As you enter the Cardano NFT journey, there will be new concepts and lingo to learn, but we are here to help you.
Web3 (decentralized web running on blockchain including NFTs) has created a whole host of new words particular to the space.
In this blog, we’ll review two of these words related to NFTs: minting and wallet whitelisting.
What is NFT minting?
Simply put, “minting an NFT” is the same as publishing a crypto token using blockchain to make it purchasable, or just think of it as “creating an NFT on a blockchain.”
That means the actual minted entry on the blockchain or distributed ledger is logged and the crypto asset is registered for the world to see.
NFTs are made of different parts, and each is in charge of a separate domain of what makes an NFT.
First, we have the digital media, image, music, video, etc. that will be the individual piece of art the creator wants to make purchasable.
Second, we have the metadata which contains all of the accompanying information to the original media including the author’s name, creation date, file format, resolution, etc., and anything else that can authenticate the origin of the piece of media. On Cardano’s blockchain for Cardano NFTs, the metadata is part of the transaction and added to the blockchain.
CNFTs (as Cardano NFTs are often called) utilize the same properties of native tokens on Cardano. They are able to be transferred across the Cardano blockchain without the use of a smart contract, so there are no fees generated by the transaction aside from the basic fee the network always charges.
Finally, we have the entry on the actual blockchain or distributed ledger. The registration of this crypto token into the database of the distributed ledger allows everyone in the open-source blockchain network to view it. This registry will include a reference to the external piece of media, the information of the metadata, and the token ID of the individual NFT.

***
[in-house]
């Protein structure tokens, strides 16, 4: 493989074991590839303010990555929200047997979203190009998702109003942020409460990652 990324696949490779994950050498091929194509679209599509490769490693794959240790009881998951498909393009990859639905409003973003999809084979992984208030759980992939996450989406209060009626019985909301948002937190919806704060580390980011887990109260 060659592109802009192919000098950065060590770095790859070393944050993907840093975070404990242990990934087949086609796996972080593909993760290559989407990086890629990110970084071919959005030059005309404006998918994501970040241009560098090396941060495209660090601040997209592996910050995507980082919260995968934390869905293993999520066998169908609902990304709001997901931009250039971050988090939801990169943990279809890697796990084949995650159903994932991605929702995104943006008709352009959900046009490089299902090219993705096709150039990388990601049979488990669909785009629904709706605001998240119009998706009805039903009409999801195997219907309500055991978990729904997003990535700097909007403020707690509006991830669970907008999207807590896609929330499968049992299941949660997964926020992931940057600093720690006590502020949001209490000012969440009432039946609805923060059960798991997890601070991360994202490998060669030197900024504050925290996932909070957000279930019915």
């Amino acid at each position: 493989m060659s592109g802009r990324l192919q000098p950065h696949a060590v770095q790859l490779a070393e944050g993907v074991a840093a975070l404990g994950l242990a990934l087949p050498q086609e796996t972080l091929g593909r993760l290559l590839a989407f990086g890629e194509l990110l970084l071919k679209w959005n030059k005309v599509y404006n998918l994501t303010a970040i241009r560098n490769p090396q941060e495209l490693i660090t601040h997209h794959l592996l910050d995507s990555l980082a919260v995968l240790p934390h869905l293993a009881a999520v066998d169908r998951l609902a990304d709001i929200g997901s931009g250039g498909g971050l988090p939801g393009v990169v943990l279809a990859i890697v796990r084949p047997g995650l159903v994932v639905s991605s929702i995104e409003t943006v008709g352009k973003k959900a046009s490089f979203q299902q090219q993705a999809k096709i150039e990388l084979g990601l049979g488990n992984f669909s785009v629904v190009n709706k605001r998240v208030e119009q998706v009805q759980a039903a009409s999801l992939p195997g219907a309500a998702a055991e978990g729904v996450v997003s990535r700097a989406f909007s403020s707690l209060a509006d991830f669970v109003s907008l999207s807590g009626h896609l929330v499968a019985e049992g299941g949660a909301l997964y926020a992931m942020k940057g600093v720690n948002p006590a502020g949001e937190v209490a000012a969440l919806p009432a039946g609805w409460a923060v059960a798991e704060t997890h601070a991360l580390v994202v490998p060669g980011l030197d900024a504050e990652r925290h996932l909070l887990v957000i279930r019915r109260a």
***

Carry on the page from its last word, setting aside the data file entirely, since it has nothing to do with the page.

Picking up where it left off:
The act of minting is taking all of these separate parts and unifying them when the crypto token is registered to the blockchain. Once the NFT is created, all of these pieces come together and become the single crypto asset or NFT that others are able to buy.
What is wallet whitelisting?
For NFTs, whitelisting usually means that a crypto wallet address such as a Cardano-specific address is pre-approved for minting NFTs during a specified date or time (usually within a pre-determined time range).
Whitelisting allows NFT projects to ensure users are able to get their NFTs and secure at least one for their specific wallet address.
For example, NFT projects may want to give a priority purchase window to wallets that have already purchased their previous collection. These wallets that hold previous NFTs might get whitelisted in return, and gain early, limited access to new future NFT collections.
Additionally, restrictions can be placed, such as limiting the number of NFTs a single crypto wallet can mint, to prevent just a few users from dominating the supply of a particular collection.
Whitelisting is a powerful tool for creators and NFT projects. It allows them to more effectively promote, control distribution, create hype, and much more around an NFT drop or collection.
Visit Fibo.art to start buying and selling Cardano NFTs
Fibo is a Cardano NFT marketplace empowering artists and collectors for a positive social impact.
Developed by EMURGO, a founding entity of the Cardano blockchain, Fibo leverages Cardano’s environmentally-sustainable and open-source blockchain technology to provide a complete one-stop NFT platform including Yoroi wallet integration, minting, buying, and selling Cardano NFTs.
To get started on Fibo, please download Yoroi Wallet Google Chrome Extension and send some Cardano ADA to your account.
Please also join our Fibo Discord using the link below to join our community.